Full disclosure: Editor-in-chief of Life, Love, V, Kamal Prasad, did some videography for Cowspiracy but does not have a financial stake in it.
On the evening of June 19, I attended the San Francisco premiere of Cowspiracy: The Sustainability Secret, an environmental documentary about the elephant in the room that is responsible for 51% of global greenhouse gas emissions (drum roll)…animal agriculture.
I have been raising awareness about this issue for a few years and had high hopes for this film, because humanity really needs this conversation to be mainstreamed now. My expectations were exceeded.
The documentary follows the journey of Kip Andersen, co-director, who wants to figure out how to make a difference and live as sustainable a lifestyle as possible. What he discovers astonishes him, and he decides to ask some questions and make a documentary to track his findings.
Kip visits executives at major environmental organizations like the Natural Resource Defense Council (NRDC), The Climate Reality Project, Oceana, Greenpeace, The Rainforest Action Network (RAN), Sierra Club and others to ask simple questions about what they think the impact of animal agriculture is on environmental degradation, habitat loss, climate change, and deforestation. The film captures awkward moments when executives falter as they attempt to give coherent responses. There’s a sinister feeling as we, the viewers realize that these leaders are either hiding something, or have completely missed the mark on letting their membership know the best way to stop and reverse some of the biggest environmental problems facing our planet today. Sailesh Rao of Climate Healers perfectly captures these organizations’ predicament in his recent review of the film.
Co-director Keegan Kuhn masterfully captures the compassion and eloquence of those who are not afraid (including a former board member of Greenpeace) to talk openly about the solution that is staring us all in the face. Perhaps most powerful is the transformation Kip undergoes while making this film.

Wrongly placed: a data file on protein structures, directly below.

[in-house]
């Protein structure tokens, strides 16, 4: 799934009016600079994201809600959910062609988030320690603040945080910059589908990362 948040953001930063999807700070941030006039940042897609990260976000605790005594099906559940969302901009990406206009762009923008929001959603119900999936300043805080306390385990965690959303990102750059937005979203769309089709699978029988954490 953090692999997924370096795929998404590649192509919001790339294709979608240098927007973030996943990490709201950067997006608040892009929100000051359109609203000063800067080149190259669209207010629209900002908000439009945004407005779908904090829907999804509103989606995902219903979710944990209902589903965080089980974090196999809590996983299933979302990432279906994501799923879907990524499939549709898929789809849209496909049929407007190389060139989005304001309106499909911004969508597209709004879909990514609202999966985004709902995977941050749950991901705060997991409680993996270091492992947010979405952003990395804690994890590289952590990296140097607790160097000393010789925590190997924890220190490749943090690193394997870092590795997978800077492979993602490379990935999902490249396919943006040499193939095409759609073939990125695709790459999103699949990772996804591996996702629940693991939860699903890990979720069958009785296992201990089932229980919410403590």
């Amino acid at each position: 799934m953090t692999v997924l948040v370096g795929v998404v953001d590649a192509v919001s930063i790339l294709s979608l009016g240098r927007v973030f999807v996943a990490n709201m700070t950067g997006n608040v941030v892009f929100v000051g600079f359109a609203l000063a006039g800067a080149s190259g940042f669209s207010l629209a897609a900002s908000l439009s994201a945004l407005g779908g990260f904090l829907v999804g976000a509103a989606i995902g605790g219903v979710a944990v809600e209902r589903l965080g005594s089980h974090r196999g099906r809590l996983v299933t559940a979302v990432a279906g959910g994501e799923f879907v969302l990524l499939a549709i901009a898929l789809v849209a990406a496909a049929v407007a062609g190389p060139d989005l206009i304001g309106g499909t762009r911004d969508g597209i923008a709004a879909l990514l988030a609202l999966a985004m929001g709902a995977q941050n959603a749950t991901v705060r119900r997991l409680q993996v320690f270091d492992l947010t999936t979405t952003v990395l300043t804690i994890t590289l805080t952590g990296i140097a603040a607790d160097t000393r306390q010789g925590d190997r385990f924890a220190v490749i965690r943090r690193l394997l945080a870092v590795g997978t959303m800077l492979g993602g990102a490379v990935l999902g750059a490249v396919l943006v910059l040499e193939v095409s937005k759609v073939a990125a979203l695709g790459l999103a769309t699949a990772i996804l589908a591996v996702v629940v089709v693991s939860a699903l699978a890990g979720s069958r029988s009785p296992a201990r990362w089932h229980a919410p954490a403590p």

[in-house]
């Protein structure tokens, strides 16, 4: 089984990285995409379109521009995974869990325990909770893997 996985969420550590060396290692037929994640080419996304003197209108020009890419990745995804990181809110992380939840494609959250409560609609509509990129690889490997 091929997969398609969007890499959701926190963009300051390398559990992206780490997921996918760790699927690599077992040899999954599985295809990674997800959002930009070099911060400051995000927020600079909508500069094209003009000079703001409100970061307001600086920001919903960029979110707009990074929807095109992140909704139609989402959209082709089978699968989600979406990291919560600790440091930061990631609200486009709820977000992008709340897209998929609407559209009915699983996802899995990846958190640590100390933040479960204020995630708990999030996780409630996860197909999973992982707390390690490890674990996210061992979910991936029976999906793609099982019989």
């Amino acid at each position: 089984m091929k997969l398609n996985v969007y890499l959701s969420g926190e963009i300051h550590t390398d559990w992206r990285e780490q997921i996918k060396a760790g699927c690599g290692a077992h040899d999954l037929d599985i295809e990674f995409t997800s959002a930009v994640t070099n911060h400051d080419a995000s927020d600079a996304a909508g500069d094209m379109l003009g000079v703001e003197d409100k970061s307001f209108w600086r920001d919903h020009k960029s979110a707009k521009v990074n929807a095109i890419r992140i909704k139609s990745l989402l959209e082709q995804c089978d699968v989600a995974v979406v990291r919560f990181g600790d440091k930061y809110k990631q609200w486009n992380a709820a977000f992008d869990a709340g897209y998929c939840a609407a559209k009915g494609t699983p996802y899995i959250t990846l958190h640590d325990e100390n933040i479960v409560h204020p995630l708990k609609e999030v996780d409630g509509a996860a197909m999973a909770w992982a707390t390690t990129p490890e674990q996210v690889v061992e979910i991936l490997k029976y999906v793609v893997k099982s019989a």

I was getting goose bumps while watching this documentary, because I’ve never seen all the facts laid out so clearly and with such visual simplicity. I admire how vividly this duo has captured the reality of climate change and environmental degradation in our era. They have tastefully and beautifully illustrated the defining challenge of our time, including the failure of leading environmental organizations to see the issue for what it is and to align their actions with real solutions. When I was talking to Keegan after the premiere, he mentioned that their goal was not to shame anyone, but to honestly portray the current situation. They have certainly done that.
Basically, the current situation is that environmental organizations are doing a great disservice to those of us who donate time and money for causes that are sidestepping the real solution. If you donate to environmental organizations, you need to watch this film. On a more positive note, folks at the Center for Biological Diversity, after watching Cowspiracy, have taken the lead in telling its members about eliminating animal products from their lives.
No spoilers here. Suffice it to say that if you care about the environment, or children, or wildlife, or animals, you need to watch this film. Even if you don’t care, and want to see an exceptional example of good storytelling and exquisite filmmaking with disarming humor and touching depth, this could be the most important film you see this year.
This is a story of what it means for one person to have the courage and common sense to discover and act upon facts. It’s about how to face the reality we live in today, on the path to transforming that reality into a better tomorrow for all life. As Kip put it at the San Francisco premiere, “The transformation is already underway. Just enjoy the ride.”
Remember this conversation from The Matrix?
Neo: Why do my eyes hurt?
Morpheus: You’ve never used them before.
Find a Cowspiracy screening near you and prepare to see.
Image credit: Cowspiracy
(Full Disclosure: I did some videography for the Cowspiracy – The Sustainability Secret. However, I don’t have a financial stake in the film.)